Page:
India’s $22.6 billion Coronavirus financial action plan pales in comparison to the rest of world
- The world has pledged over $5 billion to fight the debilitating effect of the Coronavirus pandemic around the World.
- Today, India announced a ₹1.7 lakh crore ($22.5 billion) relief fund to helppoor Indian homes with food grain and provide insurance cover to medical workers, and more.
- However, India’s plan pales in comparison to the rest the world where country’s have spent over $5 trillion, with US having approved a $2 trillion dollar stimulus bill earlier today.
- Follow the comprehensive coverage of the coronavirus pandemic and its impact, and other useful resources that can help you in the fight on Business Insider India.
AdvertisementIndia finally joined the slew of countries around the world offering financial assistance amidst the debilitation effect of Coronavirus on people and economies. The Pradhan Mantri Garib Kalyaan Yojana (PMGKY) will dole out ₹1.7 lakh crore ($22.6 billion) to help vulnerable sections of society during the lockdown.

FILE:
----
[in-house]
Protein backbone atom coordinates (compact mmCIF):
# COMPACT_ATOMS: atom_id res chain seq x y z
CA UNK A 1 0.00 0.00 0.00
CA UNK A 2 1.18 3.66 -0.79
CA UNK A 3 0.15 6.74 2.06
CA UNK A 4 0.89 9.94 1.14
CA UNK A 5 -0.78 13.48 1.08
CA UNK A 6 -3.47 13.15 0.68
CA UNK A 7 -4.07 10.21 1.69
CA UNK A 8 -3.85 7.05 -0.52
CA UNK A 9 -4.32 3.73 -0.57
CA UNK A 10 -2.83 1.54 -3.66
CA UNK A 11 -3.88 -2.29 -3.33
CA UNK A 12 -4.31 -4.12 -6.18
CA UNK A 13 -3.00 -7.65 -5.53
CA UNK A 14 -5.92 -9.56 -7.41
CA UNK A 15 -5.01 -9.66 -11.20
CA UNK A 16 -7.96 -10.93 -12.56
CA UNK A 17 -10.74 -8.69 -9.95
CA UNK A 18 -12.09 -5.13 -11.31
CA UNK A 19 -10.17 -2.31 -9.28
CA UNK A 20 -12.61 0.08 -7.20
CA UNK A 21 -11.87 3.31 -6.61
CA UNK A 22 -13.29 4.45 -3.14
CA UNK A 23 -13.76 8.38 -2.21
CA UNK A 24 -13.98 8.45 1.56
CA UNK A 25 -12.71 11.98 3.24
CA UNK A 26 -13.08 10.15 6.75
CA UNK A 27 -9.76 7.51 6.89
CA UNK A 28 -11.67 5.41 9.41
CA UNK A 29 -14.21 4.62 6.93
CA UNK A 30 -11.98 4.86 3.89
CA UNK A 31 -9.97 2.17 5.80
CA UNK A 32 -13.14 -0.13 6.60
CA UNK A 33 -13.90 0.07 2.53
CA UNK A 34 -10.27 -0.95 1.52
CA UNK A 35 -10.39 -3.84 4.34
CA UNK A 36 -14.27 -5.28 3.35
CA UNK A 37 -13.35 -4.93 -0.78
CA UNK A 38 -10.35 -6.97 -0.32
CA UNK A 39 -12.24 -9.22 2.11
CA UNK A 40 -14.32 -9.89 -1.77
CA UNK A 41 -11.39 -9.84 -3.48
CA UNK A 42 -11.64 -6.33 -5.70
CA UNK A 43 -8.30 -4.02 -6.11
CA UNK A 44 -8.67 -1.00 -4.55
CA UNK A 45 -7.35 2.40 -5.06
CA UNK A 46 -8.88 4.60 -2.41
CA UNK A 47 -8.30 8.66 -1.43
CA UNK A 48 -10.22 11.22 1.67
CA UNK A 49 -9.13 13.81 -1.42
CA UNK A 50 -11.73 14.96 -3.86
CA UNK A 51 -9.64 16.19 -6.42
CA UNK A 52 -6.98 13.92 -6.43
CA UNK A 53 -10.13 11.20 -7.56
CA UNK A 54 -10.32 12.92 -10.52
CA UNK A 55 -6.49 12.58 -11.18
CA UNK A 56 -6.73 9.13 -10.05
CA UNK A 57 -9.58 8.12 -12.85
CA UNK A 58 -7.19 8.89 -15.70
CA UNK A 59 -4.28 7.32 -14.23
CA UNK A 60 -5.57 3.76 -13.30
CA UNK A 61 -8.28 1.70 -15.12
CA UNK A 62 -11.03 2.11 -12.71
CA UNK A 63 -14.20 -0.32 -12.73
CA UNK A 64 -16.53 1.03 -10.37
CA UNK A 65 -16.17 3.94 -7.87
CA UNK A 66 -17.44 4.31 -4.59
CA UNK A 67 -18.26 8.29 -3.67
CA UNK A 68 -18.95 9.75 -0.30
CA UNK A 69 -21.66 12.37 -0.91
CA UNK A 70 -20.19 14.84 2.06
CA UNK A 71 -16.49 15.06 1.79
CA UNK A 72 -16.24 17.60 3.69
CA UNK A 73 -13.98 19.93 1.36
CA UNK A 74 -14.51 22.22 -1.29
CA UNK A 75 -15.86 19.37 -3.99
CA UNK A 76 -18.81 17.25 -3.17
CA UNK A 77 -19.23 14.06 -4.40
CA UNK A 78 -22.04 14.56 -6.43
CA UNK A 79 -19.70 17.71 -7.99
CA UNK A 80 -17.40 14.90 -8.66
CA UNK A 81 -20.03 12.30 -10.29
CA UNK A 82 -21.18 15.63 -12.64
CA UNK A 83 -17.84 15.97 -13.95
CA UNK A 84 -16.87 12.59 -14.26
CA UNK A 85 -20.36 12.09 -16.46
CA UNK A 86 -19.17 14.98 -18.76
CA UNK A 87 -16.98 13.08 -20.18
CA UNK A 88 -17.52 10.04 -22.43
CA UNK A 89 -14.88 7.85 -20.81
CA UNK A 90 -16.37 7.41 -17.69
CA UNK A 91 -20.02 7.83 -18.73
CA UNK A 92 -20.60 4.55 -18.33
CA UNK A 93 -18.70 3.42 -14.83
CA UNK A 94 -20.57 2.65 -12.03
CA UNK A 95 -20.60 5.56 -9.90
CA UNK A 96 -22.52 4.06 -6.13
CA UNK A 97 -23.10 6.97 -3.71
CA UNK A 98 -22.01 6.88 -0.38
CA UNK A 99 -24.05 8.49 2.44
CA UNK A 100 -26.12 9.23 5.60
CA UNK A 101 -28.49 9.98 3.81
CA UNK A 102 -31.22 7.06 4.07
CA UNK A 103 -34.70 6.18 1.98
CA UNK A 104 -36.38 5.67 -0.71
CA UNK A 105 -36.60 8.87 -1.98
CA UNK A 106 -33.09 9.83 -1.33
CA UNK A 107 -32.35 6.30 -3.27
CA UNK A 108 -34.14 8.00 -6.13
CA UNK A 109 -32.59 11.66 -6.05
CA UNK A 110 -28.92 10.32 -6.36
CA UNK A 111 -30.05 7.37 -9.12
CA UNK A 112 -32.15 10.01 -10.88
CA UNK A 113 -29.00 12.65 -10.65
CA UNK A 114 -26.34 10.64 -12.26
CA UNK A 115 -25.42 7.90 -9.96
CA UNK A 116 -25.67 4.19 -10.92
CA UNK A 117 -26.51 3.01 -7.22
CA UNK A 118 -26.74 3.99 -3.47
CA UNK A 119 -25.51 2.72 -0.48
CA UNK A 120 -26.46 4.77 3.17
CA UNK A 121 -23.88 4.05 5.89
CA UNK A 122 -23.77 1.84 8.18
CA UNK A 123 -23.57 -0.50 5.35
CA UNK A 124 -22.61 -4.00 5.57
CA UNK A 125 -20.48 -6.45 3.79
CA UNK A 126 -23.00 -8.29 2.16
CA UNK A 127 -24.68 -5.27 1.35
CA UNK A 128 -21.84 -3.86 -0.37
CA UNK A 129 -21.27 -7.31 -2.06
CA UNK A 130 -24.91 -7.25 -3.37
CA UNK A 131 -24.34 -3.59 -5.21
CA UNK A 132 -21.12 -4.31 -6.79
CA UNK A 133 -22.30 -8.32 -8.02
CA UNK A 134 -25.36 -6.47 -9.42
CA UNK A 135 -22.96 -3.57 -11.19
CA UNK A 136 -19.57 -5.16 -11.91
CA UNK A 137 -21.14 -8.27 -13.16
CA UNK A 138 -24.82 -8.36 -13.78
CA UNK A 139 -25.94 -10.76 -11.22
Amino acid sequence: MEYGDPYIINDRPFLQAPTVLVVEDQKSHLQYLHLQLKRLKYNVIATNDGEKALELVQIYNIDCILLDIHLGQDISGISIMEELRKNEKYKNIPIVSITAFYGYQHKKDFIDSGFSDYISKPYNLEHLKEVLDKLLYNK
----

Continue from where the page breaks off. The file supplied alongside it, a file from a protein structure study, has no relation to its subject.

“We’ve come up with a package which will immediately take care of the welfare concerns of the poor and the suffering workers, and those who need immediate help,” said Finance Minister
Around the world, countries collectively pledged $5 trillion to fight the Coronavirus pandemic.
India’s financial crisis
Earlier today, the US senate approved a plan to provide a $2 trillion stimulus, which includes giving individuals in the lower and middle income groups a $1,200 cheque each. This is the third stimulus package announced by the US government.
While the US has more resources than India, it also has a fraction of its population. It means India has little to distribute amongst its 1.3 billion people. The Coronavirus rescue plan provides extra food grain for three months per household. It also give a ₹50 lakh insurance cover to medical workers
Sitharaman also announced relief for MNREGA workers, poor widows, poor pensioners, women with Jan Dhan accounts, organised workers, and construction workers — who are bearing the brunt of the Coronavirus crisis.
Here’s how other countries around the world are allocation their financial aid:
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